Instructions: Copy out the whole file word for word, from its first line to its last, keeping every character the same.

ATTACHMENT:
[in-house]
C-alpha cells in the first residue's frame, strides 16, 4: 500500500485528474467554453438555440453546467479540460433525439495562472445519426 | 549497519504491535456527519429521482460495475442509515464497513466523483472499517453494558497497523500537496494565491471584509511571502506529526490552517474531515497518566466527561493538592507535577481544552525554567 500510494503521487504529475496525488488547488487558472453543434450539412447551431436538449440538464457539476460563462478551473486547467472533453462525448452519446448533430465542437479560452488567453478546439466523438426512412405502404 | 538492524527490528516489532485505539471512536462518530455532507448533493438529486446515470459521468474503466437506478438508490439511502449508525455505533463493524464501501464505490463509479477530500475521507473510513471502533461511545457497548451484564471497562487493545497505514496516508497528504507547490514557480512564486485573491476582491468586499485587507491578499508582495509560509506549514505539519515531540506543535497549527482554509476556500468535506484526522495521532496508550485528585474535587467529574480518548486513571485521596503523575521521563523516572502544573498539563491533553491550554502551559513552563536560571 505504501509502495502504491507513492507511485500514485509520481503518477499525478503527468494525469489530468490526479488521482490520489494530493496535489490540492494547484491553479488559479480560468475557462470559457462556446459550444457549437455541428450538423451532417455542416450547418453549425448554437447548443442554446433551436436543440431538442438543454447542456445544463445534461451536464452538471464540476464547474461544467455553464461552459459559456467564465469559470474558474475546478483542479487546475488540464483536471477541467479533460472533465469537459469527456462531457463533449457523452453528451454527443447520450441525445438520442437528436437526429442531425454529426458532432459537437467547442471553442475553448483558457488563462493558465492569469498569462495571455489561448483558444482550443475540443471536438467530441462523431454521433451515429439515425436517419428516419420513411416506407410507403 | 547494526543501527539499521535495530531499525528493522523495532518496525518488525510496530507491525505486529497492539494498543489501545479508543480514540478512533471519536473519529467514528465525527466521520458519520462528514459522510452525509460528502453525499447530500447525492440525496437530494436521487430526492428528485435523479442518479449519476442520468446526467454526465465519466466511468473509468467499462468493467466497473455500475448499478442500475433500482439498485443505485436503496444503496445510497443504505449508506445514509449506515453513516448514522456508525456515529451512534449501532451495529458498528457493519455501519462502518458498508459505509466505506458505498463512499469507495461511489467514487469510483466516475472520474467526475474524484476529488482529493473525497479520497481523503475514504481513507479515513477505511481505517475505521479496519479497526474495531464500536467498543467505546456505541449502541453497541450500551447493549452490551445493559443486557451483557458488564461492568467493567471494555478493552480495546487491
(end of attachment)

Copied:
[in-house]
C-alpha cells in the first residue's frame, strides 16, 4: 500500500485528474467554453438555440453546467479540460433525439495562472445519426 | 549497519504491535456527519429521482460495475442509515464497513466523483472499517453494558497497523500537496494565491471584509511571502506529526490552517474531515497518566466527561493538592507535577481544552525554567 500510494503521487504529475496525488488547488487558472453543434450539412447551431436538449440538464457539476460563462478551473486547467472533453462525448452519446448533430465542437479560452488567453478546439466523438426512412405502404 | 538492524527490528516489532485505539471512536462518530455532507448533493438529486446515470459521468474503466437506478438508490439511502449508525455505533463493524464501501464505490463509479477530500475521507473510513471502533461511545457497548451484564471497562487493545497505514496516508497528504507547490514557480512564486485573491476582491468586499485587507491578499508582495509560509506549514505539519515531540506543535497549527482554509476556500468535506484526522495521532496508550485528585474535587467529574480518548486513571485521596503523575521521563523516572502544573498539563491533553491550554502551559513552563536560571 505504501509502495502504491507513492507511485500514485509520481503518477499525478503527468494525469489530468490526479488521482490520489494530493496535489490540492494547484491553479488559479480560468475557462470559457462556446459550444457549437455541428450538423451532417455542416450547418453549425448554437447548443442554446433551436436543440431538442438543454447542456445544463445534461451536464452538471464540476464547474461544467455553464461552459459559456467564465469559470474558474475546478483542479487546475488540464483536471477541467479533460472533465469537459469527456462531457463533449457523452453528451454527443447520450441525445438520442437528436437526429442531425454529426458532432459537437467547442471553442475553448483558457488563462493558465492569469498569462495571455489561448483558444482550443475540443471536438467530441462523431454521433451515429439515425436517419428516419420513411416506407410507403 | 547494526543501527539499521535495530531499525528493522523495532518496525518488525510496530507491525505486529497492539494498543489501545479508543480514540478512533471519536473519529467514528465525527466521520458519520462528514459522510452525509460528502453525499447530500447525492440525496437530494436521487430526492428528485435523479442518479449519476442520468446526467454526465465519466466511468473509468467499462468493467466497473455500475448499478442500475433500482439498485443505485436503496444503496445510497443504505449508506445514509449506515453513516448514522456508525456515529451512534449501532451495529458498528457493519455501519462502518458498508459505509466505506458505498463512499469507495461511489467514487469510483466516475472520474467526475474524484476529488482529493473525497479520497481523503475514504481513507479515513477505511481505517475505521479496519479497526474495531464500536467498543467505546456505541449502541453497541450500551447493549452490551445493559443486557451483557458488564461492568467493567471494555478493552480495546487491